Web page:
Electric generation is one of the largest users of water yet many utilities do not even report what they use nor calculate the "opportunity cost" of water over the life of the plant, according to a new report from Western Resource Advocates, Every Drop Counts: Valuing the Water Used to Generate Electricity. The report looks at water use in six western states, including Arizona.
One way they calculate water values is to use municipal tap fees [right, based on tap fees, the price of water is highest along the Colorado Front Range and Prescott, AZ]
The report came to 3 main conclusions:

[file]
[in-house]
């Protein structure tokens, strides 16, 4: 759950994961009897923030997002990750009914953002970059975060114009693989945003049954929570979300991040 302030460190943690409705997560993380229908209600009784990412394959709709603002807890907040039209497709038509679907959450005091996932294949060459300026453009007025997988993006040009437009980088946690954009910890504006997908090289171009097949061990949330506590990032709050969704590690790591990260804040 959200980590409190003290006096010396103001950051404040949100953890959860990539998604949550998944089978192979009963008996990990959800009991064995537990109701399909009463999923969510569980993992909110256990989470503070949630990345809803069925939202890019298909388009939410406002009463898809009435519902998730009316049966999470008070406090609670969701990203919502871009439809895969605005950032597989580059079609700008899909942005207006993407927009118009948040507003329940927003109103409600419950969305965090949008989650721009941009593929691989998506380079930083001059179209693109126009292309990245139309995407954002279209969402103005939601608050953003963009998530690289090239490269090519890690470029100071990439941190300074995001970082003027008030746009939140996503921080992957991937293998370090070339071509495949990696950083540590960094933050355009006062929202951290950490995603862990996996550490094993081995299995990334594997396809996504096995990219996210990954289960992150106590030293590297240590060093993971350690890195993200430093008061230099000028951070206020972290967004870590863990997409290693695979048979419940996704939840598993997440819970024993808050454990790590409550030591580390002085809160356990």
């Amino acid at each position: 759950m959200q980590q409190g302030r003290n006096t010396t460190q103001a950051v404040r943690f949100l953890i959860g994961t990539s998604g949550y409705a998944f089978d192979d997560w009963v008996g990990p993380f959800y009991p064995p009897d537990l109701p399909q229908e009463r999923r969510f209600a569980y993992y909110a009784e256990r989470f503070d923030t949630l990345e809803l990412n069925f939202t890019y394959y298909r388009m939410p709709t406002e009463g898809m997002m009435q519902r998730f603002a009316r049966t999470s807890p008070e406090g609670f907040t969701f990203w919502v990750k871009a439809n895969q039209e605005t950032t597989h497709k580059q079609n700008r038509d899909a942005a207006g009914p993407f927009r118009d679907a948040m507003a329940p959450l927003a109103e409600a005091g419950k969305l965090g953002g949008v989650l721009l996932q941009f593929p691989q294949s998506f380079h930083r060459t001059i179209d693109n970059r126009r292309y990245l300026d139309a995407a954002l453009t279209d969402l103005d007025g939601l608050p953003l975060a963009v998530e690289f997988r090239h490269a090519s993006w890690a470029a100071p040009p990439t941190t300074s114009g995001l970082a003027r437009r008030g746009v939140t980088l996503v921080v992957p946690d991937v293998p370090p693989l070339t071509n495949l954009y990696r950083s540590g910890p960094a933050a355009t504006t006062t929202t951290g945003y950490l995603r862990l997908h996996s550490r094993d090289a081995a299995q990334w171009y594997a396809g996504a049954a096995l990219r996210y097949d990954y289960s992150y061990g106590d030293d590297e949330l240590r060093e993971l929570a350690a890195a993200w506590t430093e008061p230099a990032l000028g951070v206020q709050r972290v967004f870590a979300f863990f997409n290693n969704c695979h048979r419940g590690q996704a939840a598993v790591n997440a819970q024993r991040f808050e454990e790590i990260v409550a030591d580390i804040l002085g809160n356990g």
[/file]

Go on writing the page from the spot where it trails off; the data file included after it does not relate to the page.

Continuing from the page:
- At a minimum, utilities across the region should report water consumption for existing facilities, along with projected water consumption for different proposed portfolios, as part of their integrated resource plans.
- In considering new water-intensive power plants, utilities and regulators should assess the value of water today, the potential value of water in the future, and the opportunity cost of using water for power generation over the lifetime of the power plant.
- Regulators and electric utilities should consider the benefits of maintaining flexibility, and the role of water-efficient forms of generation and energy efficiency as a hedge against short- or long-term drought.